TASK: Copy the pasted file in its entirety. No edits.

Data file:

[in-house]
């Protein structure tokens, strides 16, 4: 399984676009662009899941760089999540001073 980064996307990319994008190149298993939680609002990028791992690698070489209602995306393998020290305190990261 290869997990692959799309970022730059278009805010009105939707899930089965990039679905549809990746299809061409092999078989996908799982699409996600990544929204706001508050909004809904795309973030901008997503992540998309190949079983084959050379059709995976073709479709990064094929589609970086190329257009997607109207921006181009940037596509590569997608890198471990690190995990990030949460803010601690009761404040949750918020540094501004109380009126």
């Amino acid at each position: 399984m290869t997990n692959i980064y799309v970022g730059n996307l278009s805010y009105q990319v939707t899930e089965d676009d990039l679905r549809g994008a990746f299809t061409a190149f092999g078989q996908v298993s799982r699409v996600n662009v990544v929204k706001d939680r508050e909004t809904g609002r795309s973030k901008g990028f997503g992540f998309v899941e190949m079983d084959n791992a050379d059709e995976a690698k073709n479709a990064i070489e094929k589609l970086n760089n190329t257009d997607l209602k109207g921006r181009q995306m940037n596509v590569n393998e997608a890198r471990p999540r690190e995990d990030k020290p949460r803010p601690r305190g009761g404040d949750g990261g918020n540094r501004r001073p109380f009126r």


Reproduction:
[in-house]
């Protein structure tokens, strides 16, 4: 399984676009662009899941760089999540001073 980064996307990319994008190149298993939680609002990028791992690698070489209602995306393998020290305190990261 290869997990692959799309970022730059278009805010009105939707899930089965990039679905549809990746299809061409092999078989996908799982699409996600990544929204706001508050909004809904795309973030901008997503992540998309190949079983084959050379059709995976073709479709990064094929589609970086190329257009997607109207921006181009940037596509590569997608890198471990690190995990990030949460803010601690009761404040949750918020540094501004109380009126």
């Amino acid at each position: 399984m290869t997990n692959i980064y799309v970022g730059n996307l278009s805010y009105q990319v939707t899930e089965d676009d990039l679905r549809g994008a990746f299809t061409a190149f092999g078989q996908v298993s799982r699409v996600n662009v990544v929204k706001d939680r508050e909004t809904g609002r795309s973030k901008g990028f997503g992540f998309v899941e190949m079983d084959n791992a050379d059709e995976a690698k073709n479709a990064i070489e094929k589609l970086n760089n190329t257009d997607l209602k109207g921006r181009q995306m940037n596509v590569n393998e997608a890198r471990p999540r690190e995990d990030k020290p949460r803010p601690r305190g009761g404040d949750g990261g918020n540094r501004r001073p109380f009126r």